How Hypertension Keeps You Grounded Health tips for pilots

How Hypertension Keeps You Grounded Health tips for pilots

Dr. Miles Eli Brett is an Aviation Medical Examiner, approved to certify pilots for 1st, 2nd, and 3rd class certificates.

 

UNQUESTIONABLY, the number-one problem most pilots have during their routine Federal Aviation Administration medical examination is elevated blood pressure (hypertension). This is a concern not only for getting (and keeping) a medical certificate, but in preventing the complications of stroke, heart attack, and kidney failure from years of damage to your heart and blood vessels. Hypertension is often called “the silent killer,” because high blood pressure usually causes no symptoms at all. This is the reason you should know your pattern of blood pressure readings, and — if consistently high —get medical advice. Years of straining to pump blood will really do a number on your cardiovascular (heart and blood vessels) system.

Remember that the new FAA acceptable level is 155/95. For example, either 157/80 or 145/98 would be too high. Systolic pressure is the value (in millimeters of mercury) in the blood vessels when the heart contracts, and the diastolic pressure is the reading when the heart relaxes. One elevated blood pressure reading is certainly not enough for a diagnosis of hypertension. Blood pressure varies greatly during the day, changing with time of day, exercise, stress (such as having an FAA or insurance exam), fear, anger, anxiety, things you have to eat or drink, and so on.

If a reading is high, additional readings are needed to see what your pattern or average is. Many people get “white-coat hypertension”—high readings from the anxiety of having a health professional (such as your doctor) put the cuff on your arm and pump it up. The FAA realizes the problem and allows the examiner to take additional readings after you have time to become more relaxed—even the next day or so. Although your blood pressure may meet the FAA-acceptable level of 155/95 or below, levels consistently above 140/90 should be of concern. For anyone, on or off blood pressure medication, these four practices will be of great help in correcting hypertension:

1) Weight reduction if overweight

2) Exercise

3) Low-salt diet

4) Diet low in fats and rich in fruits and vegetables. (It is assumed that no rational person smokes.)

If you are overweight, a loss of 10 percent body weight will usually lower your blood pressure 10 percent. So, if you weigh 220 pounds and lose 22 pounds, an elevated blood pressure of 150/90 could lower to an acceptable 135/80. You would look and feel better at 198 pounds. Walking briskly for 30-40 minutes every other day is fine. Physical activity lowers blood pressure. All natural foods such as fruits, vegetables, and grains contain only small amounts of salt (sodium, in the form of sodium chloride). All processed foods are high in salt. The food processing companies add salt to make the food taste better. Our body needs only 200 milligrams (mg) of salt per day, yet we often consume 6000 mg. Canned soups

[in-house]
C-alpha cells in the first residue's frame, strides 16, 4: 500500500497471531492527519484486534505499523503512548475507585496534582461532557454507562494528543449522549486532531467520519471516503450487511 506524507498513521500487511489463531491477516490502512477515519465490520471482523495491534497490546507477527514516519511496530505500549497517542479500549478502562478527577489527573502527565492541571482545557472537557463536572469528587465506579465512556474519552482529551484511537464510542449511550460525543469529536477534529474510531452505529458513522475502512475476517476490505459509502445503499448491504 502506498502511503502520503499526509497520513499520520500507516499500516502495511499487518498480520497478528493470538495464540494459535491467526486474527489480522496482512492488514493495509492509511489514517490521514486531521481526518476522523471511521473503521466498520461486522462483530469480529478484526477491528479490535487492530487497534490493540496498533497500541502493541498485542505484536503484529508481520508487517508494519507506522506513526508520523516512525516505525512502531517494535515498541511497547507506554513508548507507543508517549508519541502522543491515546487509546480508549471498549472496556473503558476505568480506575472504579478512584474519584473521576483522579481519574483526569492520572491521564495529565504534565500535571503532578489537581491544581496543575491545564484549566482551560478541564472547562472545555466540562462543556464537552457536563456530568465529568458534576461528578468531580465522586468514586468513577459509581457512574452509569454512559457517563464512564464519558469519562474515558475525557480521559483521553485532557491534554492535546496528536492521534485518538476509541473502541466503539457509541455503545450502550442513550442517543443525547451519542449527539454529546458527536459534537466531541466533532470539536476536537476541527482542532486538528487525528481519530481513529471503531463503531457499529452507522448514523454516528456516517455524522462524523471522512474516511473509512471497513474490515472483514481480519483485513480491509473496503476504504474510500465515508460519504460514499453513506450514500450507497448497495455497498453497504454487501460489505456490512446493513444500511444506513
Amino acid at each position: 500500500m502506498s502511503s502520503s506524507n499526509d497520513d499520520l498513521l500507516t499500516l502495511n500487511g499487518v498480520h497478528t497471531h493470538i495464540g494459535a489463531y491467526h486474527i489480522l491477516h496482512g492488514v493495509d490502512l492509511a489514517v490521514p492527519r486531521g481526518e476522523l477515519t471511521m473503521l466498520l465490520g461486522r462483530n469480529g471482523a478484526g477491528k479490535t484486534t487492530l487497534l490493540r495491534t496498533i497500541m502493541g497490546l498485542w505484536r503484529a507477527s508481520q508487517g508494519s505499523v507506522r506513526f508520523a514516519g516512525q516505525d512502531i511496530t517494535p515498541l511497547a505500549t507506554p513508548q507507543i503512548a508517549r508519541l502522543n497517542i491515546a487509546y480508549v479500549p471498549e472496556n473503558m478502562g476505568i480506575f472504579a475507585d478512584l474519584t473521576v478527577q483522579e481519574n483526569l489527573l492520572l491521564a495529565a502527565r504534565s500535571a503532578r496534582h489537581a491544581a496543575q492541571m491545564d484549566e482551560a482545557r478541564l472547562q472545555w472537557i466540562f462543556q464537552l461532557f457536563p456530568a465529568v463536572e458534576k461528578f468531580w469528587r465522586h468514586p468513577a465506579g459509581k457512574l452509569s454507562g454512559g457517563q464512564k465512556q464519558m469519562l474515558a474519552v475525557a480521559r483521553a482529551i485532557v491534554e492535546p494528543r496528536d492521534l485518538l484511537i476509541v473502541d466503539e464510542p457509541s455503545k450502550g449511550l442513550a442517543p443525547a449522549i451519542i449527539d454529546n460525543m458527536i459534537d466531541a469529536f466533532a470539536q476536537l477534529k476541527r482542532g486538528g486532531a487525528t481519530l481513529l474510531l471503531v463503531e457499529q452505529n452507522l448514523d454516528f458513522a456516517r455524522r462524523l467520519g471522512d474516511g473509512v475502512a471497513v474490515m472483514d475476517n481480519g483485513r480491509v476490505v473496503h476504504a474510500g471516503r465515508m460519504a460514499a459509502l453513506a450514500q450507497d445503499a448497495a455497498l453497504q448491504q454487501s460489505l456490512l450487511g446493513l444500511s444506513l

(reported to be so healthful) are a good example of sneaky salt-loading; some contain 800 mg per serving.

A full-course fried chicken or fish dinner at a fast-food restaurant may contain 2000 mg of salt. To be sure, some people are not sensitive to salt and can consume large amounts, but to be safe, most persons—certainly those with hypertension—should limit salt intake to about 2400 mg per day. This is about a teaspoonful. The American Heart Association in November of 1996 found evidence that a diet low in fat and rich in fruits and vegetables was often as helpful as medication in reducing high blood pressure.

Follow all of the above recommendations and you may not have to take medication. If you are on medication, follow these steps absolutely. The FAA has found most medications for hypertension safe and acceptable. If your physician has prescribed medication, consult your aviation medical examiner for the correct procedure for continued medical certification. Once medication is started, you must be cleared before resuming flying status. This may take as short a time as 3-4 weeks.

Quick Tips for Pilots

The FAA says: Contact lenses are allowed for correction of far vision only. Glasses are required to correct near vision. (Just have them available when you need them.)

As of September 16, 1996: For airmen under age 40, Class III medical certificates are good for three years.

The two-year renewal limit is the same for pilots age 40 and over.

Walking is a great exercise, maybe the best. Your body burns mostly fat during walking and other slow-and steady exercise. Exercises that require bursts of energy burn mostly carbohydrates. Most of us want to melt the blubber. It’s hard to hurt yourself walking if you watch out for the traffic.

The best tranquilizer? Exercise. An answer to anxiety is exercise.

Unless your physician advises against it, go generic on most things you get from the pharmacy.

Next time, all about cholesterol and heart disease: the basic facts about lipids — total cholesterol, LDL cholesterol, HDL (the “good”) cholesterol, and triglycerides. The things you need to know now.

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